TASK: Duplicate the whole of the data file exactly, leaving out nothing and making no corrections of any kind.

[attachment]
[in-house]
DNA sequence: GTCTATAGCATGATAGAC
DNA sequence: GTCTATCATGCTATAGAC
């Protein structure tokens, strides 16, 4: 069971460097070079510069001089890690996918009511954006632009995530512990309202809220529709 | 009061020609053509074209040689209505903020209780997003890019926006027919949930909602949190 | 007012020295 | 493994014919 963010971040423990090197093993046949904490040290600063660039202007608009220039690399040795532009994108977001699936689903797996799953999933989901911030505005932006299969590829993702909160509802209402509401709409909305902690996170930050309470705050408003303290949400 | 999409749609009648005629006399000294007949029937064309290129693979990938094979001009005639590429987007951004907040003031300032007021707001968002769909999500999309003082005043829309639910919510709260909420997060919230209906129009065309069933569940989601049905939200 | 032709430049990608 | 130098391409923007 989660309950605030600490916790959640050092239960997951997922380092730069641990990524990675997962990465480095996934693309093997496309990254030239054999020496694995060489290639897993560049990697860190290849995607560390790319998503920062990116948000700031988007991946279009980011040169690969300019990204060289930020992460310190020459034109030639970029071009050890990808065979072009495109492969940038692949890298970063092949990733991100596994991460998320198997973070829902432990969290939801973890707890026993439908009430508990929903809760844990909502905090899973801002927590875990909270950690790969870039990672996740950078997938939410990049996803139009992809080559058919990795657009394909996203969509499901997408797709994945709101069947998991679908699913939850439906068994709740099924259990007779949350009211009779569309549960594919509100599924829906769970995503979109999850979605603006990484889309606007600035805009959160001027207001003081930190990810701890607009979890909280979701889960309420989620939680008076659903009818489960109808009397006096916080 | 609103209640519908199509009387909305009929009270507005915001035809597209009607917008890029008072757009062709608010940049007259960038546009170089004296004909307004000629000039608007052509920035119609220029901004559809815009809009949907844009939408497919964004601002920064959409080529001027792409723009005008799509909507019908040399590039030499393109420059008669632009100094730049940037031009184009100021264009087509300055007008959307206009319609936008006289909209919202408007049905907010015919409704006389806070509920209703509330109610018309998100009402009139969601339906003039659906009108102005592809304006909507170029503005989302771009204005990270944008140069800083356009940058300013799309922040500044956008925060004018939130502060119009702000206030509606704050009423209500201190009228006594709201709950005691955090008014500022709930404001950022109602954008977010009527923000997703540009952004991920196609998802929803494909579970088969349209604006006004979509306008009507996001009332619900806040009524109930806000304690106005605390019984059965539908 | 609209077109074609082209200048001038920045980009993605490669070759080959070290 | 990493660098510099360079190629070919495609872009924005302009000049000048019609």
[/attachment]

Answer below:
[in-house]
DNA sequence: GTCTATAGCATGATAGAC
DNA sequence: GTCTATCATGCTATAGAC
């Protein structure tokens, strides 16, 4: 069971460097070079510069001089890690996918009511954006632009995530512990309202809220529709 | 009061020609053509074209040689209505903020209780997003890019926006027919949930909602949190 | 007012020295 | 493994014919 963010971040423990090197093993046949904490040290600063660039202007608009220039690399040795532009994108977001699936689903797996799953999933989901911030505005932006299969590829993702909160509802209402509401709409909305902690996170930050309470705050408003303290949400 | 999409749609009648005629006399000294007949029937064309290129693979990938094979001009005639590429987007951004907040003031300032007021707001968002769909999500999309003082005043829309639910919510709260909420997060919230209906129009065309069933569940989601049905939200 | 032709430049990608 | 130098391409923007 989660309950605030600490916790959640050092239960997951997922380092730069641990990524990675997962990465480095996934693309093997496309990254030239054999020496694995060489290639897993560049990697860190290849995607560390790319998503920062990116948000700031988007991946279009980011040169690969300019990204060289930020992460310190020459034109030639970029071009050890990808065979072009495109492969940038692949890298970063092949990733991100596994991460998320198997973070829902432990969290939801973890707890026993439908009430508990929903809760844990909502905090899973801002927590875990909270950690790969870039990672996740950078997938939410990049996803139009992809080559058919990795657009394909996203969509499901997408797709994945709101069947998991679908699913939850439906068994709740099924259990007779949350009211009779569309549960594919509100599924829906769970995503979109999850979605603006990484889309606007600035805009959160001027207001003081930190990810701890607009979890909280979701889960309420989620939680008076659903009818489960109808009397006096916080 | 609103209640519908199509009387909305009929009270507005915001035809597209009607917008890029008072757009062709608010940049007259960038546009170089004296004909307004000629000039608007052509920035119609220029901004559809815009809009949907844009939408497919964004601002920064959409080529001027792409723009005008799509909507019908040399590039030499393109420059008669632009100094730049940037031009184009100021264009087509300055007008959307206009319609936008006289909209919202408007049905907010015919409704006389806070509920209703509330109610018309998100009402009139969601339906003039659906009108102005592809304006909507170029503005989302771009204005990270944008140069800083356009940058300013799309922040500044956008925060004018939130502060119009702000206030509606704050009423209500201190009228006594709201709950005691955090008014500022709930404001950022109602954008977010009527923000997703540009952004991920196609998802929803494909579970088969349209604006006004979509306008009507996001009332619900806040009524109930806000304690106005605390019984059965539908 | 609209077109074609082209200048001038920045980009993605490669070759080959070290 | 990493660098510099360079190629070919495609872009924005302009000049000048019609």